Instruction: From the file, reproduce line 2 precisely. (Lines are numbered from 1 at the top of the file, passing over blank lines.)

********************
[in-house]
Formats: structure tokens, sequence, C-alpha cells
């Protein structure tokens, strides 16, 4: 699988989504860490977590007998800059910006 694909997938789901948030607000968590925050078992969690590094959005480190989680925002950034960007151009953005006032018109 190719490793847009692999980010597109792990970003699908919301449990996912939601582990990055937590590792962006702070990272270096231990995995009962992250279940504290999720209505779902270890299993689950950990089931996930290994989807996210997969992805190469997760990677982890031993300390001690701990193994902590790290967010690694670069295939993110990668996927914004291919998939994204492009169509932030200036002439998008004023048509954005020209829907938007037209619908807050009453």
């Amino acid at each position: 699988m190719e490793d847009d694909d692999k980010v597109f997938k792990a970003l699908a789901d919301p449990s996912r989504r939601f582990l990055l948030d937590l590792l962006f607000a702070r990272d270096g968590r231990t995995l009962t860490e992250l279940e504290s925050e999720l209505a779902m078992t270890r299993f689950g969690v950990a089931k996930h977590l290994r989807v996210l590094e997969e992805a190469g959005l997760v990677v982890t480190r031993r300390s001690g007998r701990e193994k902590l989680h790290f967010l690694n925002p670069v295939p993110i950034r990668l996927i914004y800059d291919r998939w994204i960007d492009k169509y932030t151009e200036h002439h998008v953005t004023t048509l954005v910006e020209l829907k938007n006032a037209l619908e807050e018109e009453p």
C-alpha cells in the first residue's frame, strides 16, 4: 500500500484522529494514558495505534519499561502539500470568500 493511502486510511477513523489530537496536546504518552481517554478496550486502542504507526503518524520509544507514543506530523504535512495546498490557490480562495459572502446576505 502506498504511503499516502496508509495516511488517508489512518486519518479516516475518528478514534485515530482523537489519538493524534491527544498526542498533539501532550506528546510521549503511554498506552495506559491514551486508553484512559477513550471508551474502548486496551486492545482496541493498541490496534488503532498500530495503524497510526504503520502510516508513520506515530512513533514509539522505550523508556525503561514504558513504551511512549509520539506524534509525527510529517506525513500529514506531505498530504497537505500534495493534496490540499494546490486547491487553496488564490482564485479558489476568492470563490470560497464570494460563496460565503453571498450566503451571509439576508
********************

Formats: structure tokens, sequence, C-alpha cells